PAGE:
The wonder of reading is impossible to define and incredibly difficult to capture. It's that feeling that comes from getting lost in a book — from looking up and realizing that you were totally immersed in its pages. A book festival may never quite replicate that magical moment, but that is what a group of volunteers will attempt at the inaugural Bay Area Book Festival in Berkeley this June. They plan to install Lacuna, an outdoor reading temple made of 50,000 free books that visitors can slowly dismantle throughout the festival, by taking books out of the walls and bringing them home.
The idea started with the Internet Archive, a nonprofit digital library containing millions of free books, movies, software, music, and more. The archive receives donations of free books from all over the world, which it scans. For each book that it stores online, the Archive also keeps a physical copy, but it also receives hundreds of thousands of duplicates that it doesn't need. So when Archive director Brewster Kahle heard about the Bay Area Book Festival, he asked festival founder Cherilyn Parsons if they would be interested in giving away books to attendees for free. Of course, the answer was yes. But how? Kahle and the festival organizers didn't want to leave the books in a huge pile at the center of the festivities.
Victoria Rojas, a project manager by profession, volunteered to help out with the festival and wound up in charge of the project. For the past two years, Rojas and a group of friends have been bringing the Black Rock Public Library to Burning Man. Boasting one hundred books the first year, and three hundred books last year, the group creates a pop-up library in the middle of the desert — complete with a cozy atmosphere and a "screwy" decimal system.
For a project of this scale, Rojas brought on the Flux Foundation, an artist collective famous for building the Temple of Flux, which was a massive Burning Man centerpiece in 2010. Rojas came to the collective with the idea of building a temple-like structure with up to 200,000 books, and the design for Lacuna was born.
The core of Lacuna will consist of pillars made from stacks of unwanted books — such as out-of-date SAT prep guides — solidified with resin. Those pillars will be positioned into clusters of four, and connected by thin wooden shelves to form twelve alcoves in which readers can read. The alcoves will form a ring around the old fountain in the middle of Martin Luther King, Jr. Civic Center Park in Berkeley, the center of the Bay Area Book Festival. Guide wires will run from the ground through each pillar and to a pole at the center of the fountain, forming a tent-like structure. Those wires will then be covered with individual book pages, to create a shady, fluttering roof above the seating inside. Of course, every shelf will be packed with books — 50,000 of them — that visitors can pluck from and read there, or take home.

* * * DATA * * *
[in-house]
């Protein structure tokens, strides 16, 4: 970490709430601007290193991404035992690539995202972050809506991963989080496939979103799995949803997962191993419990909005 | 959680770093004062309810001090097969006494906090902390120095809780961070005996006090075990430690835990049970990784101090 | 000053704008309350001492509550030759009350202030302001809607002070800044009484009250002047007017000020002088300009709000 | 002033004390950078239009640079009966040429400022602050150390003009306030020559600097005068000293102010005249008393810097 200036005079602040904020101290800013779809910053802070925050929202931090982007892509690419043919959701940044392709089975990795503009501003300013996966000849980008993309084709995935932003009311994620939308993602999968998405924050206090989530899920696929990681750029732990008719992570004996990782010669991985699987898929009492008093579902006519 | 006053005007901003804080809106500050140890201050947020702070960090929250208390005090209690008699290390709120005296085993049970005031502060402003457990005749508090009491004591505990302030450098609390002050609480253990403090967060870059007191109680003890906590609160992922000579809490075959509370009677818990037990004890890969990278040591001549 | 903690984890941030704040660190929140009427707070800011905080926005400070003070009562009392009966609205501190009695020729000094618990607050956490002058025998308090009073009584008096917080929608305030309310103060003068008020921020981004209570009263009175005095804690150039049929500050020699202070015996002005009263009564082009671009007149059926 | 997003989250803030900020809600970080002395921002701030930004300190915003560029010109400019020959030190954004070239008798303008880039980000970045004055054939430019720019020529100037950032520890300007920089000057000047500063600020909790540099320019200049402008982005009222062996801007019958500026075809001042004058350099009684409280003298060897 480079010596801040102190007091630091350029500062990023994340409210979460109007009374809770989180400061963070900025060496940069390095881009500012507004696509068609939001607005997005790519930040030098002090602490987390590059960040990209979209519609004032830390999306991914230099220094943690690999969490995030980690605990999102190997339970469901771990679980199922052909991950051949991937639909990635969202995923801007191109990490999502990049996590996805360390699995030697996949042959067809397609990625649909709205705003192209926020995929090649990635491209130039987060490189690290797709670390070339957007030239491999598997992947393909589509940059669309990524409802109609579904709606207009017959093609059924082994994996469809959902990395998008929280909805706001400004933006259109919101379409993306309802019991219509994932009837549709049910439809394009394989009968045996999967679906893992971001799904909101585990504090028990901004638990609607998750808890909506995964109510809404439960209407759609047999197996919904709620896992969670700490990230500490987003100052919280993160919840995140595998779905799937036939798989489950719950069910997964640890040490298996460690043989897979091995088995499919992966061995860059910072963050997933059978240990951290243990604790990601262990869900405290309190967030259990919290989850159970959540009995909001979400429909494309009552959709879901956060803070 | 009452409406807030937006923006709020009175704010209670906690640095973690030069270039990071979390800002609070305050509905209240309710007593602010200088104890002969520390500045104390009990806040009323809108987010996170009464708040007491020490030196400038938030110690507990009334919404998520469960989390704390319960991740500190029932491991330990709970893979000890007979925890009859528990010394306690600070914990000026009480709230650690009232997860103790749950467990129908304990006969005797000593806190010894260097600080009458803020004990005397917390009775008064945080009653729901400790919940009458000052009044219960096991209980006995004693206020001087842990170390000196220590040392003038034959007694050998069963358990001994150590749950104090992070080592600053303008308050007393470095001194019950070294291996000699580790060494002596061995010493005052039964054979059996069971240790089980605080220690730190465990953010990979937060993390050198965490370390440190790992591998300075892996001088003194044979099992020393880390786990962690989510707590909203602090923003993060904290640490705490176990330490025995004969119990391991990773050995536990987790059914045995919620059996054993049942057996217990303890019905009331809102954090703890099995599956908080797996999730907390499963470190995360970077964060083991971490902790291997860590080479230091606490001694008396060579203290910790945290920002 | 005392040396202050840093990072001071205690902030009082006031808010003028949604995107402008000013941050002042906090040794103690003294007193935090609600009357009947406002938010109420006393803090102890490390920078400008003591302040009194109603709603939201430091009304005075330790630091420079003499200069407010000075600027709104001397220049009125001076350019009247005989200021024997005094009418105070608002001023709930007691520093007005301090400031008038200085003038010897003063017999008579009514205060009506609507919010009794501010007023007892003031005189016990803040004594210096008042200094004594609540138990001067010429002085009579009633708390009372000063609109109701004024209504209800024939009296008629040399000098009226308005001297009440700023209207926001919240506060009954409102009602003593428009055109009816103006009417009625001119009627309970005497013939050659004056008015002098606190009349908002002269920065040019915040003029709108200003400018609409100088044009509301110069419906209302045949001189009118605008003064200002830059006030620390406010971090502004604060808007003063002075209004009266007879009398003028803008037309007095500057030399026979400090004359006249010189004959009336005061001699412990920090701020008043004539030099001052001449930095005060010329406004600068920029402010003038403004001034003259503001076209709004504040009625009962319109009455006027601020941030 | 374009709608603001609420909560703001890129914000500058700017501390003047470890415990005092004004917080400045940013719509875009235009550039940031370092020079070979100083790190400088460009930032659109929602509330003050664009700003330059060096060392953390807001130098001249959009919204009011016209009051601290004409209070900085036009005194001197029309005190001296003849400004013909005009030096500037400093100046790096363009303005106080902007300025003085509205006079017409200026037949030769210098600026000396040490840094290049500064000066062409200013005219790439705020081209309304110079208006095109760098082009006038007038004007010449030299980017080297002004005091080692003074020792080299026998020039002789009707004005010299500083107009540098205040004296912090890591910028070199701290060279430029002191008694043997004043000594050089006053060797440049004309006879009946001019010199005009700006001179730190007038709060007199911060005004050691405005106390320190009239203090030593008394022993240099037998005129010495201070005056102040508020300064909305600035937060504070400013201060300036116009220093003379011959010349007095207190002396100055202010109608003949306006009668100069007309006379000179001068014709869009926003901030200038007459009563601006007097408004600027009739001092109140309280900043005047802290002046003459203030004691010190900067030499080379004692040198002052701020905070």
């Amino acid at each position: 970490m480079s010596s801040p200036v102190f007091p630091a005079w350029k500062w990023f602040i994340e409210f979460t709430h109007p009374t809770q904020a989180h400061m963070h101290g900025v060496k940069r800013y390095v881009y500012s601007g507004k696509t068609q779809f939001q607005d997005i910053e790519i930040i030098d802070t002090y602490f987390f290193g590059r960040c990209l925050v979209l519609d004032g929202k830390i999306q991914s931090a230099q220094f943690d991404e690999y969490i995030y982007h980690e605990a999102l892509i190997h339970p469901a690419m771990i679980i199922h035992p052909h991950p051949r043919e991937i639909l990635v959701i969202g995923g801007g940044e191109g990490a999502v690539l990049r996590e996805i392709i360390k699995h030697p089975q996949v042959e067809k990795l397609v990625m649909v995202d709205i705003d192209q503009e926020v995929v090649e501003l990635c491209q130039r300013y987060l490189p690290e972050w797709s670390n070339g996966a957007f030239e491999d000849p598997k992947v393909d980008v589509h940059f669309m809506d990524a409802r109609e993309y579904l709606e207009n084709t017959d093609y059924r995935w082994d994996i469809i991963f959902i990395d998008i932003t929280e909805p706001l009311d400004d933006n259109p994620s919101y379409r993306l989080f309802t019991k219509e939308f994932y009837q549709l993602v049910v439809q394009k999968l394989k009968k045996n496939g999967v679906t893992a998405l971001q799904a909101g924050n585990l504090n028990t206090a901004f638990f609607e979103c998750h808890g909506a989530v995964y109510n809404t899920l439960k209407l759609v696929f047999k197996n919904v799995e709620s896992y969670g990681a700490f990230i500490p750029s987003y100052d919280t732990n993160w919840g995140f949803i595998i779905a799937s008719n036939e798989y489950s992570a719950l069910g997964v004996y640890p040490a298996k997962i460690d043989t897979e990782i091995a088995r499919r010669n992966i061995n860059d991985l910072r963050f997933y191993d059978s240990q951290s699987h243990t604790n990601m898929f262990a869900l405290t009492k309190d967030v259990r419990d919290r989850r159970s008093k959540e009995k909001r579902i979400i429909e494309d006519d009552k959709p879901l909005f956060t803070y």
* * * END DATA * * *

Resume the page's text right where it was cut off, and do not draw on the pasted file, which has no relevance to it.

Lacuna is as much about the books as it is about the book-shaped gaps that will be left behind. It's meant to be a living sculpture, involving each person who interacts with it. Every time someone takes a book, a sliver of light will enter the alcoves, changing the way that the installation looks and feels. "It's not just like we built something, and you look at it and marvel at it," said Rojas in an interview. "It's like you are an act in constructing and deconstructing it, or making it come to life."
While the project has the useful goal of disseminating free books, the other goal is to foster a joy of reading and to draw people to the festival with spectacle. The Bay Area Book Festival has been especially cognizant of reaching out to communities outside of Berkeley — to people who might not typically get excited about something like a book festival. Rojas hopes the installation will draw in a wide range of audiences, especially kids who aren't already excited about reading.
Rojas and her co-organizer, Melinda Noack, are both volunteers, and they have about fifty volunteers helping them (as well as a whole bunch from the Flux side), but they still need money for materials. They've received a few grants that cover the majority of the costs, but need $10,000 more to meet their budget. For that purpose, they started a Kickstarter campaign. At the time of this writing, the campaign needed approximately $2,000 to reach its goal by April 23.
In the meantime, Rojas, Noack, and the other volunteers have been busy sorting books into genres so that Lacuna contains a curated collection of titles that people will actually want to take home. Noack and others are also planning a series of events to get people excited about the project. The first will be a zine panel (featuring V. Vale and others) at Rock Paper Scissors on April 16, at which they plan to build a small-scale version of Lacuna out of the zine archive at the collective. It also includes a reading at the newly opened Octopus Literary Salon (2102 Webster St., Oakland) on April 26, and a "chain-reaction" event at E.M. Wolfman on May 6, which will feature a series of readings in which each is inspired by the last.
If all works out, Lacuna won't just be limited to the festival, but will have many reincarnations at other festivals, museums, and libraries. Because of the design, it's easy to re-install and adjust to various sites. "This project is so fantastic and clearly not just glued to the festival. It can take on a different meaning depending on the location it goes to, which is really awesome," said Noack.
"There's no reason why Lacuna has to be unique to the Bay Area," added Rojas. "It's something every book festival could have.